While 29 apartments will be available for low- and very low-income
residents at reduced fees, another 31 will be for moderate-income
households at market rates.
"There had to be a percentage of them that would be market rate in
order to carry a loan," said Duane Solomon, housing development
manager for the city. "It allows people of different income groups to
Current tenants will probably be relocated during renovation,
Solomon said. In order to conform with the city's codes, lead paint
will be removed and apartments will be reconfigured to allow safer
access for emergency vehicles.
The projects are the latest of the Burbank Housing Corporation, a
nonprofit group that provides affordable housing by working with the
Burbank Redevelopment Agency. It is funded through property taxes in
A 2001 study prepared for the city showed a shortage of 4,500 very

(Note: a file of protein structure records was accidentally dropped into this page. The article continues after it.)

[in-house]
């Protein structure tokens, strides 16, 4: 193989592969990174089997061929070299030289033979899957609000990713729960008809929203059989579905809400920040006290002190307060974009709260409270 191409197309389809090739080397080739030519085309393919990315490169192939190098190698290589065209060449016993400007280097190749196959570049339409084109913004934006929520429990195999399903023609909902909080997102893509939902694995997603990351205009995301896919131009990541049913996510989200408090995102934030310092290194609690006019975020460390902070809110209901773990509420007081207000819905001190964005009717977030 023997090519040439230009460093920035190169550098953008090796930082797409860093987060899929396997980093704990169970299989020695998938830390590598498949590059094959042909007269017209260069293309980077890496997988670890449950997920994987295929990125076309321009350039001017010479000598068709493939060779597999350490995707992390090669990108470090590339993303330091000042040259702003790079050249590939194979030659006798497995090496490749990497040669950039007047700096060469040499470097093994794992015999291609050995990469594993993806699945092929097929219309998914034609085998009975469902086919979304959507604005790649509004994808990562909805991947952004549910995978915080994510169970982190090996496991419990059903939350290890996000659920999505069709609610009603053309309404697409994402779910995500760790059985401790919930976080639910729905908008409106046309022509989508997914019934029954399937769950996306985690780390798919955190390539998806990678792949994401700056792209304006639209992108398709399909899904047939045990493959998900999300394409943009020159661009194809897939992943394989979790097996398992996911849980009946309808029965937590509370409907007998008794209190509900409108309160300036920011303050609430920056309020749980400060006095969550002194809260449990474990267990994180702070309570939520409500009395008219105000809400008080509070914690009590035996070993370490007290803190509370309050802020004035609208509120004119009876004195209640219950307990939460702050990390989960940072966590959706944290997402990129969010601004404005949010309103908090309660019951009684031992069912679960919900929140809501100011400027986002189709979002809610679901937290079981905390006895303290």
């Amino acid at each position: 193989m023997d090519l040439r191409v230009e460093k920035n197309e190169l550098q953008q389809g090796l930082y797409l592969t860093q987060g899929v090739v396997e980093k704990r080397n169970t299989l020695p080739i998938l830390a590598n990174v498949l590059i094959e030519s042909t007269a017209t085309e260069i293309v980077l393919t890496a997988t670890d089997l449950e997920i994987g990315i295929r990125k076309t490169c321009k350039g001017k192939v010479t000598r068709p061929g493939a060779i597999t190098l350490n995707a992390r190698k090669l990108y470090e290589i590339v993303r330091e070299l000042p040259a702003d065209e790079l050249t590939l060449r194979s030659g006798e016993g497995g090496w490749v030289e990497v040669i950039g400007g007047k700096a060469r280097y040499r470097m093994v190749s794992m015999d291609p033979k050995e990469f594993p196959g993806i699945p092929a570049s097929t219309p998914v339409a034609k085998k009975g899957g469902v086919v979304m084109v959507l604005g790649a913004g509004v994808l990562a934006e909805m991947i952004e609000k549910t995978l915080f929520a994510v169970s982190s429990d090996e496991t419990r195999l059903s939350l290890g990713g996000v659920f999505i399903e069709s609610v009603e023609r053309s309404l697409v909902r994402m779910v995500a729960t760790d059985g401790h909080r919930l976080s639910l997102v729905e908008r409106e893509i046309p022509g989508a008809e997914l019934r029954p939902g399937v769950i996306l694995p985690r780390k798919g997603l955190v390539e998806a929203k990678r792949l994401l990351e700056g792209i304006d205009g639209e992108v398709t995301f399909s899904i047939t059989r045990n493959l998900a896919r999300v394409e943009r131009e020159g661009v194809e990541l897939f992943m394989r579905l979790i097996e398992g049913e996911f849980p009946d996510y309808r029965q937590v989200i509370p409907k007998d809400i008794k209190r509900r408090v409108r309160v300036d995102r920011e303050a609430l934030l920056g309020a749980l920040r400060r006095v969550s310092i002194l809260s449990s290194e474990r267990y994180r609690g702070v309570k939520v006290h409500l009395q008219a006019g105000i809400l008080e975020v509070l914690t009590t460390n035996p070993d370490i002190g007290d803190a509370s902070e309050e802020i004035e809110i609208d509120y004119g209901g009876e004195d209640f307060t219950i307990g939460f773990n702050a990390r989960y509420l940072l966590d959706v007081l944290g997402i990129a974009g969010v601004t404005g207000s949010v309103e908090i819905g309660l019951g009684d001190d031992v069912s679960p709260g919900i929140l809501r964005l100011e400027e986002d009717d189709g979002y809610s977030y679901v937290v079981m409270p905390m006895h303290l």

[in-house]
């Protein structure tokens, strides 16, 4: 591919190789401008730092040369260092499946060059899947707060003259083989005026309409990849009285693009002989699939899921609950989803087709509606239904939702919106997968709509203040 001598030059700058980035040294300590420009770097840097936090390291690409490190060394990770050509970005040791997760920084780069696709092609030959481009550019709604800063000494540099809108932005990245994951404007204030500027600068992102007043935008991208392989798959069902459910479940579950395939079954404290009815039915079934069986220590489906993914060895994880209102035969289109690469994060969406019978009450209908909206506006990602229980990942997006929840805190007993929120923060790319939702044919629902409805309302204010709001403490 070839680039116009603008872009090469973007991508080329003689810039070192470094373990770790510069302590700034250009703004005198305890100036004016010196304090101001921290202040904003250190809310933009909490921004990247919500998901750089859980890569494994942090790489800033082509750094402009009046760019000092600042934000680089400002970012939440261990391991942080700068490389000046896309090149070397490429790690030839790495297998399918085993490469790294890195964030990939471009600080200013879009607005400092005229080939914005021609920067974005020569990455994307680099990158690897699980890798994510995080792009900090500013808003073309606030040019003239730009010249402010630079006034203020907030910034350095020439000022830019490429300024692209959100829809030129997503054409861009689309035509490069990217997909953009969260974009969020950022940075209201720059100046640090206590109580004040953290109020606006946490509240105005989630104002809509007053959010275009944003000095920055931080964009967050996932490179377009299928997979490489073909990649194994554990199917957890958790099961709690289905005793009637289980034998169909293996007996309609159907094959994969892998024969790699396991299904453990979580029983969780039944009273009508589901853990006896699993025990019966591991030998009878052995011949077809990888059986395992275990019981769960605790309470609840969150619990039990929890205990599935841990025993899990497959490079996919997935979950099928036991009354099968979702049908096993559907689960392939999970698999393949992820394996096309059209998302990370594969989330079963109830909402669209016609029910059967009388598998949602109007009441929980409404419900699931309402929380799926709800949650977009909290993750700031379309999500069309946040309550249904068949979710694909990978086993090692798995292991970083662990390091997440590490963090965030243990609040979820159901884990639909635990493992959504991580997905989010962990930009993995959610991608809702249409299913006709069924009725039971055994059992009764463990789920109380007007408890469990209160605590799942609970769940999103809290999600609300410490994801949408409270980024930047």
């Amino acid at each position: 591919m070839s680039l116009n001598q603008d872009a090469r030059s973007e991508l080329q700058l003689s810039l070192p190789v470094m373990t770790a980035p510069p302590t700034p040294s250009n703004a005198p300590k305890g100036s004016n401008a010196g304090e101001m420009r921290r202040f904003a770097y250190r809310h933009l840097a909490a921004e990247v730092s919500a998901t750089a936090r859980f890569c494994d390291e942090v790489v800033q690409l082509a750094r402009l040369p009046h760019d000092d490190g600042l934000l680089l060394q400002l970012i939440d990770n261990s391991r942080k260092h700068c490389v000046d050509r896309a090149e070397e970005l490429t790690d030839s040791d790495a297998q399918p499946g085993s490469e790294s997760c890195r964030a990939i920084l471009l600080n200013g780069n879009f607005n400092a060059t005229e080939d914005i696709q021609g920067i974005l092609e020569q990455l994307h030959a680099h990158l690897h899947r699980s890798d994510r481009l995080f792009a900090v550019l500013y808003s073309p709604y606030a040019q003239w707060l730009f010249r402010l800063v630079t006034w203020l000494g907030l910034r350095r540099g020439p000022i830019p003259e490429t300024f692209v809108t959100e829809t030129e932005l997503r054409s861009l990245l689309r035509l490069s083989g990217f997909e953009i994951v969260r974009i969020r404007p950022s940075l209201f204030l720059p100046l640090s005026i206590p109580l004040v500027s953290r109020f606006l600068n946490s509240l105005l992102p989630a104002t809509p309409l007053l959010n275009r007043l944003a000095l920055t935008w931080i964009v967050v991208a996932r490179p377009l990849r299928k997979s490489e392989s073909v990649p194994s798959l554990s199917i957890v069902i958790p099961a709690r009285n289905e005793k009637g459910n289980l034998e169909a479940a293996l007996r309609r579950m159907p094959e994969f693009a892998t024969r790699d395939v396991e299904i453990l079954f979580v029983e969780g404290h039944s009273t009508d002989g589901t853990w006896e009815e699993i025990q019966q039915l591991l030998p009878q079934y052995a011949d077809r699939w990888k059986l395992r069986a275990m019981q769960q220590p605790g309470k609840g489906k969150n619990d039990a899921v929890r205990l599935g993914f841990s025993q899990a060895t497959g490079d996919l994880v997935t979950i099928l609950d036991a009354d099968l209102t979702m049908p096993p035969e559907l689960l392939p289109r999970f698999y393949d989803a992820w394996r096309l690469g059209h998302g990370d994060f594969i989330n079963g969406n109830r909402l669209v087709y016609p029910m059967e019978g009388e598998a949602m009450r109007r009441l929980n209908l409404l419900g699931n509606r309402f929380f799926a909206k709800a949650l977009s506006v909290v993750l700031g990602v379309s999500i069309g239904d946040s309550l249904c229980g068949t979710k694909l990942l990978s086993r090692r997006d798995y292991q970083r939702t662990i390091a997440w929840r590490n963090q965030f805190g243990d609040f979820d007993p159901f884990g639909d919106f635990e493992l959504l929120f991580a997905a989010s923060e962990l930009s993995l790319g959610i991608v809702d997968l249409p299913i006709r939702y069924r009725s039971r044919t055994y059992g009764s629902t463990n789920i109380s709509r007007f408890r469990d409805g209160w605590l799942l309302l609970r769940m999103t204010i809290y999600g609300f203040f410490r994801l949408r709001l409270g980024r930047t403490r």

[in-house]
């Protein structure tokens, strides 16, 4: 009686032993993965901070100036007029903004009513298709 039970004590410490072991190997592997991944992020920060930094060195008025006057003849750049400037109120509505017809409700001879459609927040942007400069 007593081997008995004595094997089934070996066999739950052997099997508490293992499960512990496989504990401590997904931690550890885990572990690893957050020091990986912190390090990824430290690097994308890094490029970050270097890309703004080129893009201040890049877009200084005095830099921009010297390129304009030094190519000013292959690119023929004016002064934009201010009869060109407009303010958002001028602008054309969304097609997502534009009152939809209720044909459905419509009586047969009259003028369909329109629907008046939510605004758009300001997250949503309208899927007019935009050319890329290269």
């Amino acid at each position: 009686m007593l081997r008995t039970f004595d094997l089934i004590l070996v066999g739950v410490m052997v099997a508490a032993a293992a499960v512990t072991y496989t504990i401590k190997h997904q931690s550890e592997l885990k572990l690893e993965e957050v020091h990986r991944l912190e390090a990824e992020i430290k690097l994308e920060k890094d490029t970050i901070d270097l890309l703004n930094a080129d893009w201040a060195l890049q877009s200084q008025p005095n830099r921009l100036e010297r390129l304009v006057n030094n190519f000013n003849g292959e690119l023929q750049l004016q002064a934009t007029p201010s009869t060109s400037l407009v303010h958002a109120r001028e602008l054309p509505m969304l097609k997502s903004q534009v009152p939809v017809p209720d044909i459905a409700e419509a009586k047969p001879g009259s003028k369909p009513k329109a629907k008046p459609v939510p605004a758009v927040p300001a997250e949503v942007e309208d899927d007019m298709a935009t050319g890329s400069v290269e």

low- income apartments and a lack of two- and three-bedroom units for
low-income renters. Rental fees for very low-income units in 2002
range from $480 for a studio to $690 for a three bedroom. Low-income
rentals run $580 to $830.
The council's approval also authorizes the groups to begin
preparing paperwork for the city to exercise eminent domain over
other apartments in the 1800 block of Grismer Avenue. The process
allows the city to purchase property for fair market value when the
owner doesn't want to sell.
Though Judith Arandes of the Burbank Housing Corporation said that
"most of those properties will probably be occupied by the current
residents," a final assessment of availability has not been
determined. The nonprofit group is accepting applications to be put
on a waiting list for these and other Burbank Housing
Corporation-owned properties. For more information, contact Jenkins
Properties at 957-1156.